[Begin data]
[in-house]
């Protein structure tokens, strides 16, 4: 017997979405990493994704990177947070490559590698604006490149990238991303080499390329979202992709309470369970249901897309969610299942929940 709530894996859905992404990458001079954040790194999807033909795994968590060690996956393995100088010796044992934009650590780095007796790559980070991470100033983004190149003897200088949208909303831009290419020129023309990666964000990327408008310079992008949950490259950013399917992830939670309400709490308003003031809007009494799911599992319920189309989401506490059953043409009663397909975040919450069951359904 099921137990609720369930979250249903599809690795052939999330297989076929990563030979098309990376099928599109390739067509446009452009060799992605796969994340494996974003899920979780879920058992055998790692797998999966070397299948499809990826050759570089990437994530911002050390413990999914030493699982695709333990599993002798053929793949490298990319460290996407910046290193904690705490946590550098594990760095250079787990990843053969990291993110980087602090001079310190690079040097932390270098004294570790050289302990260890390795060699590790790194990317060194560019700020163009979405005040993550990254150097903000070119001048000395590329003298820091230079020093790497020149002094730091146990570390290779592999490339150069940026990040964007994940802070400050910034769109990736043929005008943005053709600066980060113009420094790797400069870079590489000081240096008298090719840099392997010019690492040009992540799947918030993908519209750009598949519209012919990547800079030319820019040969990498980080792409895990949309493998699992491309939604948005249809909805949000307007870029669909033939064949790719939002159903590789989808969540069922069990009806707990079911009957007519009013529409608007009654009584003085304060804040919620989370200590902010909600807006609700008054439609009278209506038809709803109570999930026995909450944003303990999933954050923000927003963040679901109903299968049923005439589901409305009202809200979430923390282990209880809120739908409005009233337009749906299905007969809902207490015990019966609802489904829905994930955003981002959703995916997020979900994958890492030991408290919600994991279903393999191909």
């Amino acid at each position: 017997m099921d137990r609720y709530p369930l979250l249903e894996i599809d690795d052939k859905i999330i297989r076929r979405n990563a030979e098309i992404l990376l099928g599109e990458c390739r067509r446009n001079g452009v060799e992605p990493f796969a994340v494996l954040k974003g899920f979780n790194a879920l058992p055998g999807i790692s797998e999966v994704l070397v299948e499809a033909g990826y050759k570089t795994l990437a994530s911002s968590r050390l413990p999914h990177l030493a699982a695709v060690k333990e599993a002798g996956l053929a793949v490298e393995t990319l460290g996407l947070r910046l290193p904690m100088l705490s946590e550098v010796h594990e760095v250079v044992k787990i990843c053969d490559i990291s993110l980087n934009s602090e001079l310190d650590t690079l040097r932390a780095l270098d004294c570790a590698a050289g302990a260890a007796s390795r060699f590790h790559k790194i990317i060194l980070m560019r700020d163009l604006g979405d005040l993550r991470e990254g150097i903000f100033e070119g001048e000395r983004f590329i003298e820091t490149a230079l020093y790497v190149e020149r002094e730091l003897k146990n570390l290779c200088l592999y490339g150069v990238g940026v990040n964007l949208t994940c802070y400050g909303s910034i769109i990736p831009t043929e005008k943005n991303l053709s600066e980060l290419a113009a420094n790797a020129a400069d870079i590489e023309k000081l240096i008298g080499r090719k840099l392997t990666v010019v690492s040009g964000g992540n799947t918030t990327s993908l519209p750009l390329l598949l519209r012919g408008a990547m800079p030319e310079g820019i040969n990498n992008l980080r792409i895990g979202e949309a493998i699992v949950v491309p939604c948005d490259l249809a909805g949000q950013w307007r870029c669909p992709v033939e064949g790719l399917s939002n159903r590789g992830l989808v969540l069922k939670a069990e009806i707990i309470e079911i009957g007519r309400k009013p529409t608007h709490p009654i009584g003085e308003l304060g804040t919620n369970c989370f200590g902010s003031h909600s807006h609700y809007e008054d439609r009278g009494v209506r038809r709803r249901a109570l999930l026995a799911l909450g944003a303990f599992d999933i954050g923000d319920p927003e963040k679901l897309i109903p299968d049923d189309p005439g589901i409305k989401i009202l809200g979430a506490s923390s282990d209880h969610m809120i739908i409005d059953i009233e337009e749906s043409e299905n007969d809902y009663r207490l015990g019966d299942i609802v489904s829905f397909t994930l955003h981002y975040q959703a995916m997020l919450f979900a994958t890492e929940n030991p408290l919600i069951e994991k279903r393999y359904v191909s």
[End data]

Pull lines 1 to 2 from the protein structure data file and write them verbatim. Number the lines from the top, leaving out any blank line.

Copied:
[in-house]
């Protein structure tokens, strides 16, 4: 017997979405990493994704990177947070490559590698604006490149990238991303080499390329979202992709309470369970249901897309969610299942929940 709530894996859905992404990458001079954040790194999807033909795994968590060690996956393995100088010796044992934009650590780095007796790559980070991470100033983004190149003897200088949208909303831009290419020129023309990666964000990327408008310079992008949950490259950013399917992830939670309400709490308003003031809007009494799911599992319920189309989401506490059953043409009663397909975040919450069951359904 099921137990609720369930979250249903599809690795052939999330297989076929990563030979098309990376099928599109390739067509446009452009060799992605796969994340494996974003899920979780879920058992055998790692797998999966070397299948499809990826050759570089990437994530911002050390413990999914030493699982695709333990599993002798053929793949490298990319460290996407910046290193904690705490946590550098594990760095250079787990990843053969990291993110980087602090001079310190690079040097932390270098004294570790050289302990260890390795060699590790790194990317060194560019700020163009979405005040993550990254150097903000070119001048000395590329003298820091230079020093790497020149002094730091146990570390290779592999490339150069940026990040964007994940802070400050910034769109990736043929005008943005053709600066980060113009420094790797400069870079590489000081240096008298090719840099392997010019690492040009992540799947918030993908519209750009598949519209012919990547800079030319820019040969990498980080792409895990949309493998699992491309939604948005249809909805949000307007870029669909033939064949790719939002159903590789989808969540069922069990009806707990079911009957007519009013529409608007009654009584003085304060804040919620989370200590902010909600807006609700008054439609009278209506038809709803109570999930026995909450944003303990999933954050923000927003963040679901109903299968049923005439589901409305009202809200979430923390282990209880809120739908409005009233337009749906299905007969809902207490015990019966609802489904829905994930955003981002959703995916997020979900994958890492030991408290919600994991279903393999191909």